Pakistan’s former ambassador to the United States (US) Husain Haqqani said on Tuesday that he will challenge the report of the judicial commission that was probing the Memogate scandal. The report submitted to the Supreme Court stated that Haqqani had authored the confidential memo.
In a series of tweets on the microblogging website Twitter, Haqqani responded to the commission’s report. He said that the commission’s proceedings were one-sided:
One-sided proceedings of Commission that refused to hear me will be challenged by my lawyers.
Commission is not a court and those claiming it has determined guilt or innocence are wrong.
In a statement released, he said “Commission was created as a fact-finding body and not as a trial court so it has no right to pronounce anyone guilty or innocent of any crime.”
Haqqani also said that the report aimed to “distract” people’s attention from other issues:
Memo Commission report is bring used to distract attention from other embarrassing issues. Its claims are political, not legal.
He further said that no one had the right to judge his patriotism:
Those who endorsed military dictators & allowed them 2 amend constitution cannot judge my -or anyone else’s-patriotism.
Commission’s report brought forth truth I have been speaking: Ijaz
Pakistani-American businessman Mansoor Ijaz, whose claims stirred the Memogate controversy, said that the Supreme Court’s unveiling of the judicial commission’s report had brought forth the “truth he had been speaking from the day the case started.”
He said, “Speaking the truth was a moral compulsion for me – it brought harm to my family, my business interests and my political relationships. But the value of the truth I spoke outweighed all of these considerations.”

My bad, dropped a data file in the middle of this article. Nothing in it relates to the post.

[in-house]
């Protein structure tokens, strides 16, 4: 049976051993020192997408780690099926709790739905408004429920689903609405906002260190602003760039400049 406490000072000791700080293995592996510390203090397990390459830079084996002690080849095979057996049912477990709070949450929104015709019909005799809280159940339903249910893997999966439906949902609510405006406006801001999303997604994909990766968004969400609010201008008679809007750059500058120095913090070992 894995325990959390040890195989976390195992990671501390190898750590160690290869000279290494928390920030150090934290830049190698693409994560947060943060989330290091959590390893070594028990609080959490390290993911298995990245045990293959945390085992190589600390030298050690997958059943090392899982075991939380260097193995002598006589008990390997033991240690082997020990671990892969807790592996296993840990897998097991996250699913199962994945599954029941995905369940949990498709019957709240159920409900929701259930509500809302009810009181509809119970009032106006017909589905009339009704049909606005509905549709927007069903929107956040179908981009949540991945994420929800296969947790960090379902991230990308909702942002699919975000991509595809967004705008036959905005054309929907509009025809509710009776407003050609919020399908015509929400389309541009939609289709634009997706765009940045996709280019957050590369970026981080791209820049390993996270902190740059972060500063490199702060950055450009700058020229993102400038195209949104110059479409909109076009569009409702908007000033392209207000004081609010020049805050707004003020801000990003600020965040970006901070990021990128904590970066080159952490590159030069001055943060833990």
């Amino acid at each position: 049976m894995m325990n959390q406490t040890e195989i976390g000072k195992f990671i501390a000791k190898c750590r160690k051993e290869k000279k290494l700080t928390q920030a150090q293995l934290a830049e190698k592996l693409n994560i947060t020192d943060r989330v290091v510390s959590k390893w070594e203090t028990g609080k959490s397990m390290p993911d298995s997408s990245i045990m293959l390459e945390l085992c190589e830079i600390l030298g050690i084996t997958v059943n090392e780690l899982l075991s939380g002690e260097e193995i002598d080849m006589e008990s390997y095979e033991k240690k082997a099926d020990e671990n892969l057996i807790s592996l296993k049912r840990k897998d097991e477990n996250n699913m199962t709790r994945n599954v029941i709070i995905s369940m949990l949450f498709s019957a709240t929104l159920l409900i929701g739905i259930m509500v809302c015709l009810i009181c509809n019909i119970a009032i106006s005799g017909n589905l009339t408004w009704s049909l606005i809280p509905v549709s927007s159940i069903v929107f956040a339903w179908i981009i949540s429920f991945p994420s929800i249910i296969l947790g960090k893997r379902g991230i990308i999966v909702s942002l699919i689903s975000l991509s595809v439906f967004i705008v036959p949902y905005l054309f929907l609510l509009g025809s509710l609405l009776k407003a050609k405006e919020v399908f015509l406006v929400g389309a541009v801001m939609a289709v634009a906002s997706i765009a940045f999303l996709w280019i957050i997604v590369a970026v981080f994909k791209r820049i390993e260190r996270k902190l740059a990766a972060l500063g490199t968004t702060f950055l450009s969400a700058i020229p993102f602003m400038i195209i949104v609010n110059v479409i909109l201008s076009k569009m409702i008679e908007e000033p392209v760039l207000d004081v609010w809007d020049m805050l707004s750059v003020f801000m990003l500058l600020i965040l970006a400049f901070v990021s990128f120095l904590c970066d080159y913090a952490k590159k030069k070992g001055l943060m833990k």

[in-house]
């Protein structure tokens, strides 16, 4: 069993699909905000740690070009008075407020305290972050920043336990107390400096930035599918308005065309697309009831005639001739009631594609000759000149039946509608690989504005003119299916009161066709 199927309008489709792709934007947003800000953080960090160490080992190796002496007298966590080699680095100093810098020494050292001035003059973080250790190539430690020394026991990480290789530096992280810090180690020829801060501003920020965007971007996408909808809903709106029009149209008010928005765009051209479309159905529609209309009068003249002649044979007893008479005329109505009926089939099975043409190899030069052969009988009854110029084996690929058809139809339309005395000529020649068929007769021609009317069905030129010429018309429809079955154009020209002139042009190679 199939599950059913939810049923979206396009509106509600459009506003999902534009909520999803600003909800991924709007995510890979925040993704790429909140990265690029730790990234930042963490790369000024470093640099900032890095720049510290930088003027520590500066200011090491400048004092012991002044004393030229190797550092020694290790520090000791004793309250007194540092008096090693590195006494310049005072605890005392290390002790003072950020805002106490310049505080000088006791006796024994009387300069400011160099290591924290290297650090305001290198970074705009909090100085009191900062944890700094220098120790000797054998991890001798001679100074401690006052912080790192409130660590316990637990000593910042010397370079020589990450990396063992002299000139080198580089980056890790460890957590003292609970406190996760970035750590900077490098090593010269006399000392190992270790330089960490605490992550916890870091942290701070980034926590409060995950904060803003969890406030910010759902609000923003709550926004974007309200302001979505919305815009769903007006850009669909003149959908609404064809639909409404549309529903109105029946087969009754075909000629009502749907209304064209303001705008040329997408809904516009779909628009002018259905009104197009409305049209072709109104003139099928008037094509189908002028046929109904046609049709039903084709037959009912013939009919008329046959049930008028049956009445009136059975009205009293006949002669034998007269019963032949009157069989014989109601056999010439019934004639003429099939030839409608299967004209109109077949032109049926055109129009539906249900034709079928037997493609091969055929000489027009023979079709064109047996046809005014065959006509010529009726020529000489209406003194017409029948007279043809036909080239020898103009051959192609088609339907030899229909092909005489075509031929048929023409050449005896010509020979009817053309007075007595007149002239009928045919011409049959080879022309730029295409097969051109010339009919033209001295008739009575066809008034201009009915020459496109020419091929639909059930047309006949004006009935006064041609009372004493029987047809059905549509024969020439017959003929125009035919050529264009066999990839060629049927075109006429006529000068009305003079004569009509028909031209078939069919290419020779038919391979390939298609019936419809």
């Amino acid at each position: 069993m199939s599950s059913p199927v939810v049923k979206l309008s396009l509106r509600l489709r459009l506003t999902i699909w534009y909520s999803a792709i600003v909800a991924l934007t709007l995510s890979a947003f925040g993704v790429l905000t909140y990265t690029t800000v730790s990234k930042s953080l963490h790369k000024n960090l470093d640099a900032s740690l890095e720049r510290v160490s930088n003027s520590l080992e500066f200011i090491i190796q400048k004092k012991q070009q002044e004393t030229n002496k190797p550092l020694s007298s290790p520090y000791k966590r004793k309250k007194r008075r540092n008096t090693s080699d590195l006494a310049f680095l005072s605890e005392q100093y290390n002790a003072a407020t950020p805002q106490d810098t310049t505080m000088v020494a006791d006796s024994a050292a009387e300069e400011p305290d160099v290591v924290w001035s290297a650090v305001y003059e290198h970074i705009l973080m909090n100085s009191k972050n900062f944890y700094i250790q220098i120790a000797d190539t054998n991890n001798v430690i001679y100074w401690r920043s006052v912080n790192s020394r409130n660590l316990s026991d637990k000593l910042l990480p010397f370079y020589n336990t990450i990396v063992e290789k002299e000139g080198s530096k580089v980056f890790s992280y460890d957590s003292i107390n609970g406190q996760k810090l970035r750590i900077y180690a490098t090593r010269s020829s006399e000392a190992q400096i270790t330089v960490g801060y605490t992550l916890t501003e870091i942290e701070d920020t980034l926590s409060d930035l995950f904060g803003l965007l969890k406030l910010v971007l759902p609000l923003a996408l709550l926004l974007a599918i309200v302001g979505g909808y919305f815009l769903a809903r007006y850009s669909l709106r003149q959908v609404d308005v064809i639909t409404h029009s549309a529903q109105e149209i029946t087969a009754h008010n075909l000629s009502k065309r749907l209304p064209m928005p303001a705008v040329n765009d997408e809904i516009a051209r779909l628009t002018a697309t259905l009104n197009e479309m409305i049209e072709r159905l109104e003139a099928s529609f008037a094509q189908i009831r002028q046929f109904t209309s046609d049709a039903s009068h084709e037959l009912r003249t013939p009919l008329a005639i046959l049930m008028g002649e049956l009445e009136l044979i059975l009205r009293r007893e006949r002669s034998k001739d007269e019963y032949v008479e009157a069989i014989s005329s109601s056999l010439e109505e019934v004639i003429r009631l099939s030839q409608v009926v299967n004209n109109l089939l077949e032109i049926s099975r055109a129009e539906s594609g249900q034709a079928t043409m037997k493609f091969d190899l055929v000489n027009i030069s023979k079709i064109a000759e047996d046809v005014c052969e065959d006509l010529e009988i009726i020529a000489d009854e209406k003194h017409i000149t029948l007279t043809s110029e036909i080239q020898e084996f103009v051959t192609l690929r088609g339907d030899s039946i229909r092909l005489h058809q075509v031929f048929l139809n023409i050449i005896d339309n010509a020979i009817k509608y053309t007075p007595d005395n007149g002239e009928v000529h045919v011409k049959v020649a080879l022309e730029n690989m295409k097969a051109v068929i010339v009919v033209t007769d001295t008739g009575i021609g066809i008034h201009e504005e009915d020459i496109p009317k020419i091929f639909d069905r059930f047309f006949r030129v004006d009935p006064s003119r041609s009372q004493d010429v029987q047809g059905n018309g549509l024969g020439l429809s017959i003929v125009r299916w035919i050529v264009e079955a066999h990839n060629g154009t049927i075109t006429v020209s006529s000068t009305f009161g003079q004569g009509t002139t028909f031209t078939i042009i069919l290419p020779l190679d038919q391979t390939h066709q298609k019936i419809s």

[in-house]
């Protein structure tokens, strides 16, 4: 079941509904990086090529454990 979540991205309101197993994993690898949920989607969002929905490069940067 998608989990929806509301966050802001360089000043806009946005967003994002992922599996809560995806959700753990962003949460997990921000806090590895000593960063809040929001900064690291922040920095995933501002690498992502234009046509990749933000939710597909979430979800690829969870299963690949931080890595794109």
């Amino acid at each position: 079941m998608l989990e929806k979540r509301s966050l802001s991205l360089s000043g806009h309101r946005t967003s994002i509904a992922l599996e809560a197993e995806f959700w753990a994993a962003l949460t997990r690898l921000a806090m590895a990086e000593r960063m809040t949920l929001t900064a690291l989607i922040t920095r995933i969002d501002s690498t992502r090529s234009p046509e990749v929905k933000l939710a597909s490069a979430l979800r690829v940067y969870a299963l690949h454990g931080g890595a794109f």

Asma Jahangir flays commission report
Former Pakistan ambassador to US Hussain Haqqani’s counsel Asma Jahangir termed the report of judicial commission on memo scandal as biased and expressed serious reservations on it.
Talking to media persons at Lahore High Court on Tuesday, she also questioned the commission’s jurisdiction and that under what law could a Commission declare anyone a traitor.
She was of the view that the commission acted as both complainant and adjudicator. She critiqued that the inquiry report, that it should have been shown to the counsels of the parties involved before being presented before the Supreme Court.
She also questioned another finding of the commission and wondered how the commission could declare Haqqani forced Mansoor Ijaz to write the memo, yet, fail to establish any evidence to this effect.
Replying to a question on whether Haqqani will return to country following SC directions, Jahangir said she had to yet to see the Commission’s report.
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